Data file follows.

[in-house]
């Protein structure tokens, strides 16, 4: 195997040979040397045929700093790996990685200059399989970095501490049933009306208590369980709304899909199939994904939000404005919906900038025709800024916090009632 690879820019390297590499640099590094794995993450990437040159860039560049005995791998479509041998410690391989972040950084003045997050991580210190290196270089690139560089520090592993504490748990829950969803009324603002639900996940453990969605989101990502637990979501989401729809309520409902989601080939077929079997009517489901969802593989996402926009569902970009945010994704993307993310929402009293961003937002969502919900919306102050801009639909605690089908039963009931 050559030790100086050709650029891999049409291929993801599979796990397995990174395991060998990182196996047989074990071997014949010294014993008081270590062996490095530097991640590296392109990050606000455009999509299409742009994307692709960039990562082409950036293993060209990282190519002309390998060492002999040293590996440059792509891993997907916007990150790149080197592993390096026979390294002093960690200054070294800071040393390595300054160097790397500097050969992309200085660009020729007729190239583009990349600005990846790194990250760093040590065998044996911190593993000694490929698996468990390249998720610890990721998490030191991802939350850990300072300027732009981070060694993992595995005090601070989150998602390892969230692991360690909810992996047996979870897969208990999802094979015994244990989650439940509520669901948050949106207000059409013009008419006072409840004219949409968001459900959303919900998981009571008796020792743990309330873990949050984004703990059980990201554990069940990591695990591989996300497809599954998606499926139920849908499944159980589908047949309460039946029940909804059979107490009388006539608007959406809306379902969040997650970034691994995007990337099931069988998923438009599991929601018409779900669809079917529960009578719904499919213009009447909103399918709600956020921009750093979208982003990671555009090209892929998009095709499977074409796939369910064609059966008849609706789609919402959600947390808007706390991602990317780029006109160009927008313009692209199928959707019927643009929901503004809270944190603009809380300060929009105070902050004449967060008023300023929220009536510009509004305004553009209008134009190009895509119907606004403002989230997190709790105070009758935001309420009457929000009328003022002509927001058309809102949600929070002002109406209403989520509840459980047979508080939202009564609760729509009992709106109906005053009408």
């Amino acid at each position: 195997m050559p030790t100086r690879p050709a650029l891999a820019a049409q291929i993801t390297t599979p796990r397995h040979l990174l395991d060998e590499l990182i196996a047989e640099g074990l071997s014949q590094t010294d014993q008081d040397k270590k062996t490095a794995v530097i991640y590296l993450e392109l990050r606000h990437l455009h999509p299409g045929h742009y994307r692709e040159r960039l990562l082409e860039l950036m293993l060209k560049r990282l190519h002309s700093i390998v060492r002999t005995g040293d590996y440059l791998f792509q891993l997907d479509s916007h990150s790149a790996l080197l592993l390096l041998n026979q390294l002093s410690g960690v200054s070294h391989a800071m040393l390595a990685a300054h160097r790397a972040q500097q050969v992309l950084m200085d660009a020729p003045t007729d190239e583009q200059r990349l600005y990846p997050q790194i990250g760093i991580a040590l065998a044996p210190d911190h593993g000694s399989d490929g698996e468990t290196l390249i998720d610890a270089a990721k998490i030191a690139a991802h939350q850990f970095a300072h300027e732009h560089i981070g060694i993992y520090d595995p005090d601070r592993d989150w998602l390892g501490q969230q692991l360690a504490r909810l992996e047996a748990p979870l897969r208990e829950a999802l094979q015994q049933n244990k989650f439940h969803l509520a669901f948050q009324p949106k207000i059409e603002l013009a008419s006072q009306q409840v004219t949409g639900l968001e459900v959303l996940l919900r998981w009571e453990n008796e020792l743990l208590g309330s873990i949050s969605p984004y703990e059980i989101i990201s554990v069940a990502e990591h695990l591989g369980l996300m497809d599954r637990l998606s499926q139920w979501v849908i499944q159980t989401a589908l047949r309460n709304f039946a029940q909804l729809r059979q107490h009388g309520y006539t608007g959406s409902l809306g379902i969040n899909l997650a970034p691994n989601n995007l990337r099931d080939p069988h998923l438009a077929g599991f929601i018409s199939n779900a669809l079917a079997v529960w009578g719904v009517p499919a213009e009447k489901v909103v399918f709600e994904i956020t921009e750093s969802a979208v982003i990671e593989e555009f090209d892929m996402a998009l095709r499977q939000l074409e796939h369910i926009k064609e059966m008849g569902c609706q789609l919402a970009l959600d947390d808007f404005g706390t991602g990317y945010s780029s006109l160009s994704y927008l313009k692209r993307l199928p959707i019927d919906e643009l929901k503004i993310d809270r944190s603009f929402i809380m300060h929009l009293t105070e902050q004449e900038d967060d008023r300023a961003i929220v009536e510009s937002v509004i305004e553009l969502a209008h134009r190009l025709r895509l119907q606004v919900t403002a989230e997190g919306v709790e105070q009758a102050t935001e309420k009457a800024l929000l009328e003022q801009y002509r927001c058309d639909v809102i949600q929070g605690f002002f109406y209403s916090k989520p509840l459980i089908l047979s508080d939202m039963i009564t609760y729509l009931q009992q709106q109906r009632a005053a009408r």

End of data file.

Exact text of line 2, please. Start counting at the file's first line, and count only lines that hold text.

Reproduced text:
């Protein structure tokens, strides 16, 4: 195997040979040397045929700093790996990685200059399989970095501490049933009306208590369980709304899909199939994904939000404005919906900038025709800024916090009632 690879820019390297590499640099590094794995993450990437040159860039560049005995791998479509041998410690391989972040950084003045997050991580210190290196270089690139560089520090592993504490748990829950969803009324603002639900996940453990969605989101990502637990979501989401729809309520409902989601080939077929079997009517489901969802593989996402926009569902970009945010994704993307993310929402009293961003937002969502919900919306102050801009639909605690089908039963009931 050559030790100086050709650029891999049409291929993801599979796990397995990174395991060998990182196996047989074990071997014949010294014993008081270590062996490095530097991640590296392109990050606000455009999509299409742009994307692709960039990562082409950036293993060209990282190519002309390998060492002999040293590996440059792509891993997907916007990150790149080197592993390096026979390294002093960690200054070294800071040393390595300054160097790397500097050969992309200085660009020729007729190239583009990349600005990846790194990250760093040590065998044996911190593993000694490929698996468990390249998720610890990721998490030191991802939350850990300072300027732009981070060694993992595995005090601070989150998602390892969230692991360690909810992996047996979870897969208990999802094979015994244990989650439940509520669901948050949106207000059409013009008419006072409840004219949409968001459900959303919900998981009571008796020792743990309330873990949050984004703990059980990201554990069940990591695990591989996300497809599954998606499926139920849908499944159980589908047949309460039946029940909804059979107490009388006539608007959406809306379902969040997650970034691994995007990337099931069988998923438009599991929601018409779900669809079917529960009578719904499919213009009447909103399918709600956020921009750093979208982003990671555009090209892929998009095709499977074409796939369910064609059966008849609706789609919402959600947390808007706390991602990317780029006109160009927008313009692209199928959707019927643009929901503004809270944190603009809380300060929009105070902050004449967060008023300023929220009536510009509004305004553009209008134009190009895509119907606004403002989230997190709790105070009758935001309420009457929000009328003022002509927001058309809102949600929070002002109406209403989520509840459980047979508080939202009564609760729509009992709106109906005053009408």